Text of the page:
vagaries© of the weather.blog written by rajesh kapadia.concentrating on meteorology of the Indian sub continent and extreme world weather.
@ Rajesh Sir.Means there are two Low system near by near area ! One located over Chattisgarh/ Orissa border which will travel WNW direction. And second one in form of UAC over Vidarbha region ! I want know what is pressure difference between LOW & UAC ? At what mb pressure we confirm it is developed into low ! And UAC pressure slightly higher over Low ! Or what makes UAC & LOW difference from each other ! And also what is the pressure of off shore trough of west coast !
The MJO seems to be turning negative from 22nd July till about 2nd Aug. After that too some models are negative thru august. Am I right ? Not an expert in this type of analysis....
Yeah. From MJO point of view, August looks a very bleak month for rainfall. But I suppose it depends on which model you look at for the "worst" case scenario. I too is not very well verse with MJO. But can MJO alone over-ride other favourables? Can the MJO be negative and we still get rains? If so, what other conditions?
Did some quick research on MJO and the IMD has a good research report on this subject. http://www.imdpune.gov.in/ncc_rept/RESEARCH%20REPORT%2010.pdfIt seems rather the amplitude (intensity) of MJO it is its phase that is more important. What I culled out from the report hoping it could be useful for those trying to forecast the monsoon are given below. If this throws additional light on August monsoon behaviour, pls share:1. During MJO Phases of 1 & 2, break monsoon type rainfall distribution was observed over India. Subsequently, as the MJO propagated eastwards, a gradual northward shift of the above normal rainfall band from south Peninsula to north India was observed.2. During Phases 5 & 6, the above normal rainfall band was observed along monsoon trough region and active monsoon type rainfall distribution was observed.3. During the subsequent Phases (7 & 8) a general decrease in the rainfall was observed over most parts of the country.4. The observed intraseasonal variation in the rainfall can be explained by the changes in the convective and circulation anomalies observed in association with the formation of MJO induced positive convective anomalies over equatorial Indian Ocean during Phases 1 & 2 and its northward propagation. Earlier studies have also reported northward propagation of cloud bands over Indian monsoon region with MJO periodicity (Yasunari 1979, Sikka and Gadgil 1980, Gadgil et al. 2003).5. The MJO induced above normal convection over the equatorial Indian Ocean during Phases 1 & 2 strengthened the OTCZ over the region. The associated anomalous rising motion over the region caused large scale anomalous subsidenceover the monsoon trough region as manifested by the low level anomalous anticyclone over the region. These factors weakened the monsoon circulation and resulted in break monsoon type situation. Associated negative convective anomaliesover monsoon trough region extended eastwards to date line indicating weaker than normal northern hemisphere ITCZ and formed dipole like pattern with convective anomalies of opposite sign along active OTCZ.6. Around Phase 4 MJO induced OTCZ was transformed as monsoon trough over Indian monsoon region and activated western part of the ITCZ.7. Meanwhile, the eastward propagating MJO associated convective anomaly activated eastern part of the ICTZ. During Phase 5 & 6, the activated monsoon trough moved northward to its normal position and active monsoon type convective and circulation anomaly patterns were set in.8. During Phases 5 & 6, the dipole like pattern in the convective anomalies was reversed with negative anomalies over equatorial Indian Ocean and positive anomalies along ITCZ. Associated anomalous subsidence motion over equatorial Indian Ocean and anomalous rising motion over monsoon trough region caused stronger than normal monsoon circulation.9. observed strong impact of MJO on the onset of break and active monsoon events over India and their duration. Thoughthe amplitude of the MJO plays a significant role in this association, the Phase of the MJO seems to be more deciding factor.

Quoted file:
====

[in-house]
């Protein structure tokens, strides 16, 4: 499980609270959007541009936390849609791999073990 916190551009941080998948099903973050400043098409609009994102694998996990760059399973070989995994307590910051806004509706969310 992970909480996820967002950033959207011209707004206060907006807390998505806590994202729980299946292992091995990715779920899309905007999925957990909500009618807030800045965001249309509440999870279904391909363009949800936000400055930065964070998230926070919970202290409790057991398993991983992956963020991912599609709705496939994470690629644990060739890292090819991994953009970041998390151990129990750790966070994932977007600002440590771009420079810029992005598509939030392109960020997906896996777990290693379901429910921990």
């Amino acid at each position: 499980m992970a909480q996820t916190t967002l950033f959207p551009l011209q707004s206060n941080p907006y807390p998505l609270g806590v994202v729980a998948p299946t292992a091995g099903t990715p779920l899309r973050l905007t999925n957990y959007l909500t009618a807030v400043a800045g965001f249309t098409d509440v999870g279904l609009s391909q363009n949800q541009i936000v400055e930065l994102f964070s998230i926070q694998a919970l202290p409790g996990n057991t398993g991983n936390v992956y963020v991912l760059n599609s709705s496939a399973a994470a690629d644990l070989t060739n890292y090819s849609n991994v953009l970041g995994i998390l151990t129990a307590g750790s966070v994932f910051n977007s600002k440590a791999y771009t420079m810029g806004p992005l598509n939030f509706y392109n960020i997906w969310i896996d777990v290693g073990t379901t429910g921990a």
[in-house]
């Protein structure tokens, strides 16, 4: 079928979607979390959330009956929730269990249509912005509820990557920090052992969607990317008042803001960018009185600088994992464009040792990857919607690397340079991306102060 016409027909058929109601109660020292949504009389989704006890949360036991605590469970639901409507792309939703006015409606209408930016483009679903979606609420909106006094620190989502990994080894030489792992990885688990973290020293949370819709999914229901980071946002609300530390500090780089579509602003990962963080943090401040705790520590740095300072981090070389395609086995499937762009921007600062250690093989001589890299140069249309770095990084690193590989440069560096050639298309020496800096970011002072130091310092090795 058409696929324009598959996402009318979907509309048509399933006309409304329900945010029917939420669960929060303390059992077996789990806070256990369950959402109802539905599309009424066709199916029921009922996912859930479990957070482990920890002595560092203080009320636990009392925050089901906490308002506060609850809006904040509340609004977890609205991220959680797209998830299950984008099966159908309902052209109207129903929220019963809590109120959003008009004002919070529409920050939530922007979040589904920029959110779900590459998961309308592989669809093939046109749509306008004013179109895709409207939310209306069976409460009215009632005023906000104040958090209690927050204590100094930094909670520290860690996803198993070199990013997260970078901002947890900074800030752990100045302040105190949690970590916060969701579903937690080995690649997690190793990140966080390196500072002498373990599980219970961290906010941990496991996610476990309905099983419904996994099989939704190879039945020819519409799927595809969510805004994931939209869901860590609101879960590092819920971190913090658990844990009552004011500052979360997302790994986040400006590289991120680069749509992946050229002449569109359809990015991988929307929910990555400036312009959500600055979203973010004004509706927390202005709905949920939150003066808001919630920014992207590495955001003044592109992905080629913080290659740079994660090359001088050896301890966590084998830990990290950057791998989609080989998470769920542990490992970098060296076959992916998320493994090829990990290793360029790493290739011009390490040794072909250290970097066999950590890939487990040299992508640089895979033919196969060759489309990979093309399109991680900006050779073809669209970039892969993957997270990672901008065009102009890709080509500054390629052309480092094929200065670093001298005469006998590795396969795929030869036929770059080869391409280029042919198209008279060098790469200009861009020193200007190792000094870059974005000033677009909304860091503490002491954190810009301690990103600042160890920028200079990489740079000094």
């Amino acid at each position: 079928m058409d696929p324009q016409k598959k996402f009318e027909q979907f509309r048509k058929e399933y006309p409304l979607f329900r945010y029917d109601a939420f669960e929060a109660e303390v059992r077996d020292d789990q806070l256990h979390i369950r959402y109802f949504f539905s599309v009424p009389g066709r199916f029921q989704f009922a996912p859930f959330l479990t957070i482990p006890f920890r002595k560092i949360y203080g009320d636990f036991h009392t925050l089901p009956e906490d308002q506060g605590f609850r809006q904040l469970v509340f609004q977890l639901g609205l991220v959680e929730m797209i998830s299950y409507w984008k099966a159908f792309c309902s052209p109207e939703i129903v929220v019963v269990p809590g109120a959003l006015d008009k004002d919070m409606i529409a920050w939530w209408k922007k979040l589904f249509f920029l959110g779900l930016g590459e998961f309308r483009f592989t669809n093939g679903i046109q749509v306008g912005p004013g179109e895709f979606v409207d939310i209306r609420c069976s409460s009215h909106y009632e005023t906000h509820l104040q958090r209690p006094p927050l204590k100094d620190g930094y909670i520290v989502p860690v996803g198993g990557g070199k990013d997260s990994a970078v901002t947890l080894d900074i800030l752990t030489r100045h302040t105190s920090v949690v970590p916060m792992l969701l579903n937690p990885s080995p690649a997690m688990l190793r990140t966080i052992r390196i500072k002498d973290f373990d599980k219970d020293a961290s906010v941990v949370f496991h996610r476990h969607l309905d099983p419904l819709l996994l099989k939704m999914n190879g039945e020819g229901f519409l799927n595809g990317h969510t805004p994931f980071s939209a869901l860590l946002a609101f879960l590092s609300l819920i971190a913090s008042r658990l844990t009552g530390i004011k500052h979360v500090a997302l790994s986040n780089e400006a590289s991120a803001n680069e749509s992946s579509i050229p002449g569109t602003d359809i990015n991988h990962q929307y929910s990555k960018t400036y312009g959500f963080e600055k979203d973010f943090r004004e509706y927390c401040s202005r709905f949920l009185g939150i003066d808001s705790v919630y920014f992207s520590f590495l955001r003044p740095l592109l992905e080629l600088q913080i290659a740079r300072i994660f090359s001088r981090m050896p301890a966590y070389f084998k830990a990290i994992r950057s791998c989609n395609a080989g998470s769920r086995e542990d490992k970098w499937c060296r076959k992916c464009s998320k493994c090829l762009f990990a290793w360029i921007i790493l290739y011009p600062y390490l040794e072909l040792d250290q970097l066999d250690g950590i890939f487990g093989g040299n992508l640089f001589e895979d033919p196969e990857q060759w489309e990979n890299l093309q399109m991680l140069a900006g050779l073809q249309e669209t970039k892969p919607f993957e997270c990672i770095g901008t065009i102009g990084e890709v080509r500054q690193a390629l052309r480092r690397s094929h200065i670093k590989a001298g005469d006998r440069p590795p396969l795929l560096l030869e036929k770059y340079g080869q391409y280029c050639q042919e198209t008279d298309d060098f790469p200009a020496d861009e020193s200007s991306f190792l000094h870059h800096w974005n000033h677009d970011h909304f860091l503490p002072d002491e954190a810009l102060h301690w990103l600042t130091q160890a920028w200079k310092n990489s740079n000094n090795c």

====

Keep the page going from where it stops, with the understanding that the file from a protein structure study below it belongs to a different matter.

abhijit: The UAC is associated with the low, meaning the low is tilting upwards with height towards the SW direction. It sometimes occirs with a low. Low is at Mean Sea level (pressure) while a UAC will be in the upper atmosphere, 850 mb, 700 mb, 500 mb, or higher...Rajan: the IMD note is generalised..dont you think so..i mean it is a general note, a sort of an education on MJO vis-a- vis Indian Monsoon..again like i mentione on phone, it may vary from situation to situation. But a overall understanding of MJO is relevent also..Thanks.
That's right Rajesh. Its general but for beginners this could be a Guide for Dummies. Correct me if I am wrong. The MJO is now between Phase 4-5. Even if its amplitude is weak, what I understand from these general principles is that the Phase could over-ride its amplitude viz we can expect good rains despite poor amplitude. Is this behind the IMD's rather bullish forecast for August? Or is this still a very simplistic or even a wrong understanding of the basic principles?I have taken till end of the month for granted - the best rains for the season so far. Trying to get understand the possible monsoon behaviour in August.
Rajesh/Rajan,Are there any good websites to understand weather terminologies? For instance difference between low,vortex,uac,mojo???Thanks
Hi SSET: Try this link. http://theweatherprediction.com/basic/guide/It looks very useful for me too. Must read
Thank you very much Sset / Rajan / Rajesh for the nice link and info about weather.- regards, rajugana
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